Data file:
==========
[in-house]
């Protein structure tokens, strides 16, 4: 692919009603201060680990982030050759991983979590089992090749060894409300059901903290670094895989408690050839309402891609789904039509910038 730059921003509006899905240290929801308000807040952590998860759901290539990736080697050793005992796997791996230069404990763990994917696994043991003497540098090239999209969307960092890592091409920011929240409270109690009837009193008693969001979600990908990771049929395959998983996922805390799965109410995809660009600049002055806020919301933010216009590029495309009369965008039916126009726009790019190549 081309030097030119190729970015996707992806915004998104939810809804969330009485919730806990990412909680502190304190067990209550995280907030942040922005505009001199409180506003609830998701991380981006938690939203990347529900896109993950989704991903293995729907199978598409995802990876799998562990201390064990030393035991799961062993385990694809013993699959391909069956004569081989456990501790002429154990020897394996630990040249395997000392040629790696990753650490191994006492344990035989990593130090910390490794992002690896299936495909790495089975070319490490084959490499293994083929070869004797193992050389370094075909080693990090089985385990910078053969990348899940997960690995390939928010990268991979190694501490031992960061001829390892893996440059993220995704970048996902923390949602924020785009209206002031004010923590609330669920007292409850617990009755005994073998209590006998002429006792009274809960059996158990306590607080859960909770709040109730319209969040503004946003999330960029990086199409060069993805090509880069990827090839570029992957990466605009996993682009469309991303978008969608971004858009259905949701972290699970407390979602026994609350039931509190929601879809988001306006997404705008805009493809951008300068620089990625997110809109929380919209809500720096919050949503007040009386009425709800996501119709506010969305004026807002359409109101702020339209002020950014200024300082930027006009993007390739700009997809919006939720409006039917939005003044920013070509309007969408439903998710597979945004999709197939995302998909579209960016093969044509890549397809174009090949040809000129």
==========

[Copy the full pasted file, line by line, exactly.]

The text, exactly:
[in-house]
């Protein structure tokens, strides 16, 4: 692919009603201060680990982030050759991983979590089992090749060894409300059901903290670094895989408690050839309402891609789904039509910038 730059921003509006899905240290929801308000807040952590998860759901290539990736080697050793005992796997791996230069404990763990994917696994043991003497540098090239999209969307960092890592091409920011929240409270109690009837009193008693969001979600990908990771049929395959998983996922805390799965109410995809660009600049002055806020919301933010216009590029495309009369965008039916126009726009790019190549 081309030097030119190729970015996707992806915004998104939810809804969330009485919730806990990412909680502190304190067990209550995280907030942040922005505009001199409180506003609830998701991380981006938690939203990347529900896109993950989704991903293995729907199978598409995802990876799998562990201390064990030393035991799961062993385990694809013993699959391909069956004569081989456990501790002429154990020897394996630990040249395997000392040629790696990753650490191994006492344990035989990593130090910390490794992002690896299936495909790495089975070319490490084959490499293994083929070869004797193992050389370094075909080693990090089985385990910078053969990348899940997960690995390939928010990268991979190694501490031992960061001829390892893996440059993220995704970048996902923390949602924020785009209206002031004010923590609330669920007292409850617990009755005994073998209590006998002429006792009274809960059996158990306590607080859960909770709040109730319209969040503004946003999330960029990086199409060069993805090509880069990827090839570029992957990466605009996993682009469309991303978008969608971004858009259905949701972290699970407390979602026994609350039931509190929601879809988001306006997404705008805009493809951008300068620089990625997110809109929380919209809500720096919050949503007040009386009425709800996501119709506010969305004026807002359409109101702020339209002020950014200024300082930027006009993007390739700009997809919006939720409006039917939005003044920013070509309007969408439903998710597979945004999709197939995302998909579209960016093969044509890549397809174009090949040809000129």